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Pittsburgh's August Wilson Center: 'Classic mistake'

Original vision

The San Francisco-based architect who designed the August Wilson Center said it was engineered to accommodate the construction of several more floors above.

She said organizers hoped to add a hotel, condominiums, exhibition space or other programs to support the center but lacked the money and partnerships for those concepts when construction began.

“I think the need to proceed with the center as a first-phase cultural facility was their critical mission. They did not want to jeopardize that while awaiting the fantasy of a developer who might not have shown up for years,” said the architect, Allison G. Williams. She credited center leaders with making a one-of-a-kind “cultural intersection” that engages the city.

By Debra Erdley and Adam Smeltz
Sunday, Jan. 26, 2014, 7:36 p.m.
 

Pitched as a grand addition to Pittsburgh's cultural district, the gleaming August Wilson Center for African American Culture has never fulfilled its organizers' promises.

Only four years after the stunning, four-story facility opened, a court-appointed receiver and the state Attorney General's Office are dueling over whether to sell the $40 million center and liquidate its assets to pay off an estimated $9.5 to $10 million in debts.

Early projections painted a bright picture of a cultural landmark that would host a boutique hotel, a restaurant and multiple arts venues.

More than 100,000 people would pour into Downtown in the first year alone, and the facility would generate about $120,000 a year in tax revenue to support the equivalent of 66 full-time jobs, according to an economic impact analysis the Pittsburgh Urban Redevelopment Authority submitted in support of a $6.5 million state grant application in 2006.

Although the state approved the grant and public investment from the state, county and city grew to $17.4 million — plus millions more from foundations and corporations — neither the hotel nor the restaurant materialized.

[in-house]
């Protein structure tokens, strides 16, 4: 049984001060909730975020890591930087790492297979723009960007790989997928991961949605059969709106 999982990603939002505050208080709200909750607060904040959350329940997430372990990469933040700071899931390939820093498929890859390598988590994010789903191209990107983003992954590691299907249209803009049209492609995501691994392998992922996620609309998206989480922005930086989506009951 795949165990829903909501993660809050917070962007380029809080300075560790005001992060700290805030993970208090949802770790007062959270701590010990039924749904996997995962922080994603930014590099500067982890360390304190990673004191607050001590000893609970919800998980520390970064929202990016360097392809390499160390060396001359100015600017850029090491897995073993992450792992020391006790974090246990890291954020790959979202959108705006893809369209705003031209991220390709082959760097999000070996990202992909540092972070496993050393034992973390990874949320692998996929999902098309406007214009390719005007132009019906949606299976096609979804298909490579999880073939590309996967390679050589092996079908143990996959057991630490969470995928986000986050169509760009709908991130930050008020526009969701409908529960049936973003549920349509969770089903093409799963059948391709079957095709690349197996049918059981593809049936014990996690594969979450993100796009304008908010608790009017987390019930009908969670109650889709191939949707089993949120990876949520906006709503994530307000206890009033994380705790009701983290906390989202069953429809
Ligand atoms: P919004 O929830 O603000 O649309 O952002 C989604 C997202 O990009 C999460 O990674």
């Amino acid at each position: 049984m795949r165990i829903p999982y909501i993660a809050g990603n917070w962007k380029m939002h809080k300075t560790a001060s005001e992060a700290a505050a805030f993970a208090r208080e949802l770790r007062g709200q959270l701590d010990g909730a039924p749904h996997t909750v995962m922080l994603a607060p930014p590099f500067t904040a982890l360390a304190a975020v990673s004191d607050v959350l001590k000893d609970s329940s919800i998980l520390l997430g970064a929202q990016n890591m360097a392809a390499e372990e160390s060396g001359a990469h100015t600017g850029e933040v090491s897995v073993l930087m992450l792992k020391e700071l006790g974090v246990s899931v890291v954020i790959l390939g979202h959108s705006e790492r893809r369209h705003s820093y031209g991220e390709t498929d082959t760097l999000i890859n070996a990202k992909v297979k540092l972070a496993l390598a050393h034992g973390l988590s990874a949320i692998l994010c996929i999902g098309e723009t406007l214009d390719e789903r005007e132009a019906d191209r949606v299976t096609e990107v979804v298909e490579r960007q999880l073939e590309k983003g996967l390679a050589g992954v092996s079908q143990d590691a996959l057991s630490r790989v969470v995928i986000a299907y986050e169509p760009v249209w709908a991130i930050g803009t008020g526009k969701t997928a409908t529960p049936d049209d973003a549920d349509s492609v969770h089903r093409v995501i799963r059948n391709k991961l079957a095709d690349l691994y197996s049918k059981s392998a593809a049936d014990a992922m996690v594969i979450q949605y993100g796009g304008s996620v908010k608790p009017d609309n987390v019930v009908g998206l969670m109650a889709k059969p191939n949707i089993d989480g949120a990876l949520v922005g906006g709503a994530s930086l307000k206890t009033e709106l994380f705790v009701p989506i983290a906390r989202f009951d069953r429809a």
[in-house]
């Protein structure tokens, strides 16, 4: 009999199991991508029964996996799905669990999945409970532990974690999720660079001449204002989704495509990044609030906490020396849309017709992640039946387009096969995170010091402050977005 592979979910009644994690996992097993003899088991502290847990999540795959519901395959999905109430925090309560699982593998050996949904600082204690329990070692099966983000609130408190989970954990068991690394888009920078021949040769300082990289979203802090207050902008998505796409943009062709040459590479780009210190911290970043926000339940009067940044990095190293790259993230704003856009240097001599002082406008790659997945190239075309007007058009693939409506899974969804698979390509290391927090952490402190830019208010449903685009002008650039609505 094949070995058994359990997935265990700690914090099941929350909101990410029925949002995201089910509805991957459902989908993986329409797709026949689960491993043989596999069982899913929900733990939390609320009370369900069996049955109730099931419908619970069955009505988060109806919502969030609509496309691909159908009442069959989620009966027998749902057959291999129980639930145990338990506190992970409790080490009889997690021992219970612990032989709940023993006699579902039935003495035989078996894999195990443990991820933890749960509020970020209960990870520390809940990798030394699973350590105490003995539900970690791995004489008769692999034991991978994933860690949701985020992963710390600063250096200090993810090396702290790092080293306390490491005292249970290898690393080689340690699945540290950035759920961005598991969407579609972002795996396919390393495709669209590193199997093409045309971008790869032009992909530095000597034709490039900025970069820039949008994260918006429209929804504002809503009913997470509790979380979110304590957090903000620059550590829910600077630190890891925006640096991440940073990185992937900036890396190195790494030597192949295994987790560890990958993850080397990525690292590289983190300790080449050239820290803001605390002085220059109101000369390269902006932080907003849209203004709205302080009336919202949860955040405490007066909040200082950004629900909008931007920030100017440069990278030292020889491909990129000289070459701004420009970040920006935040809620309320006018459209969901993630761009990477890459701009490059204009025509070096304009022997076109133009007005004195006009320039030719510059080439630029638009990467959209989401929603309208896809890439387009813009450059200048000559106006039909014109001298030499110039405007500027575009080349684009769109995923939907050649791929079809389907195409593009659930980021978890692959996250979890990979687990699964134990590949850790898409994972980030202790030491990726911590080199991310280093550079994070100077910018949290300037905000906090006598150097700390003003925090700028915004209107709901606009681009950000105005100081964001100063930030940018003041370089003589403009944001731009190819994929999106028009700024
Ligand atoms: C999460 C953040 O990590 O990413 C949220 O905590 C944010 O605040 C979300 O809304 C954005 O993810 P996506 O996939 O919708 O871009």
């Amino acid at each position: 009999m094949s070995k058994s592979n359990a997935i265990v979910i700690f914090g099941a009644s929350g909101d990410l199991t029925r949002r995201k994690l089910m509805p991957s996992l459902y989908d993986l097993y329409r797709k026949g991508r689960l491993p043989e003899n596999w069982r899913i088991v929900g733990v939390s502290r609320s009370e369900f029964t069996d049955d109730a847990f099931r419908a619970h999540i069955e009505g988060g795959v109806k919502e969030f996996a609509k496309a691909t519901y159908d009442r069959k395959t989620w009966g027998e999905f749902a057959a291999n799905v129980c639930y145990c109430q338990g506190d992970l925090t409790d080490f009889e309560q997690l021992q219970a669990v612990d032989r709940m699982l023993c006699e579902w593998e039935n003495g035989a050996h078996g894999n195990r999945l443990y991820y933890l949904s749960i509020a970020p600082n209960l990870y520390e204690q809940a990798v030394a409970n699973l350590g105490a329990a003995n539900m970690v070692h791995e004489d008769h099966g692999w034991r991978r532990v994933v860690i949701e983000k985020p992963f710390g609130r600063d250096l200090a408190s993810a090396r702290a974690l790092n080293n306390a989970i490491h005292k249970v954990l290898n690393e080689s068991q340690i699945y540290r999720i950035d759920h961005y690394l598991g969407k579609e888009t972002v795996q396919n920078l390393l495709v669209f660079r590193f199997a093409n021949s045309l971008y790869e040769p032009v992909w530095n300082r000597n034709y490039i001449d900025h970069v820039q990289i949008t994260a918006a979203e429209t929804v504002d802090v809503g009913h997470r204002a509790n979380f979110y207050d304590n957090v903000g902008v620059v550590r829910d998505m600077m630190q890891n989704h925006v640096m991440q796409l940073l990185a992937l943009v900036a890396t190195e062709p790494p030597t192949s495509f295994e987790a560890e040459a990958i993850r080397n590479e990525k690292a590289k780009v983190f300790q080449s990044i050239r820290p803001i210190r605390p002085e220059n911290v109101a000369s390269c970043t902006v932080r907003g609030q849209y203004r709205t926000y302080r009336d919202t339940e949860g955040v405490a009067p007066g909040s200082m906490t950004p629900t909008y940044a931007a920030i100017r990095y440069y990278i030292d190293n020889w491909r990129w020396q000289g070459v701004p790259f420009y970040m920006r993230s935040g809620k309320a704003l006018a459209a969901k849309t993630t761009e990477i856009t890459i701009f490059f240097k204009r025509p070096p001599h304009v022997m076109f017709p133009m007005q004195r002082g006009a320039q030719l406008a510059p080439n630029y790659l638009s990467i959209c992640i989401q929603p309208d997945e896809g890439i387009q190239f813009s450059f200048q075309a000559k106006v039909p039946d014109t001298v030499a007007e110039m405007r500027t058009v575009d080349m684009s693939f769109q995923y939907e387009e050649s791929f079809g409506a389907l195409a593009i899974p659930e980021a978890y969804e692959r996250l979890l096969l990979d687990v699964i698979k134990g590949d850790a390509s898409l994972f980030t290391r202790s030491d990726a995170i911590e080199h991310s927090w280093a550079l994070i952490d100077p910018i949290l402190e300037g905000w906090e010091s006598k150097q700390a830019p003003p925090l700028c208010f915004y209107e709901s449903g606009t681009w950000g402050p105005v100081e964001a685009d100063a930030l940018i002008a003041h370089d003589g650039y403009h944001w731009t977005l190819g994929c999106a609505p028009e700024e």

Attendance peaked at 19,838 in 2009 but plummeted to 9,136 by 2012, undercutting projections analysts said were necessary for the success of the center. Nearly half of visitors in 2012 paid no admission.

Valerie McDonald Roberts, a founding leader who left in 2005 and returned as an ex-officio board member in 2011, said the center was born in a burst of optimism and enthusiasm.

“Mistakes were made. We never had a sustainable business plan. I just hope some lemonade can come from this lemon, that there will be lessons learned to guide others in the future,” Roberts said. “We can't be pointing fingers at anyone because if we do that, there will be three fingers pointing back.”

The seed for the development of such a center grew out of conversations that began in 1997, when the NAACP held its national conference in Pittsburgh, and some questioned the lack of a major center for African American arts here.

Roberts joined Mulugetta Birru, Oliver Byrd, Yvonne Cook, Sala Udin and Nancy Washington in signing documents to incorporate the center's predecessor, the African American Cultural Center of Greater Pittsburgh, in November 2000. Birru was the director of the Urban Redevelopment Authority under then-Mayor Tom Murphy, and Udin was a city councilman.

Neither Byrd, who recently resigned as the center president, nor board Chairman Aaron Walton answered messages seeking comment.

Red flags flew almost from the start.

A confidential study the founders commissioned in 2001 warned an initial proposal to raise $50 million — $15 million for an endowment and $35 million for construction — was optimistic, according to documents the Tribune-Review obtained.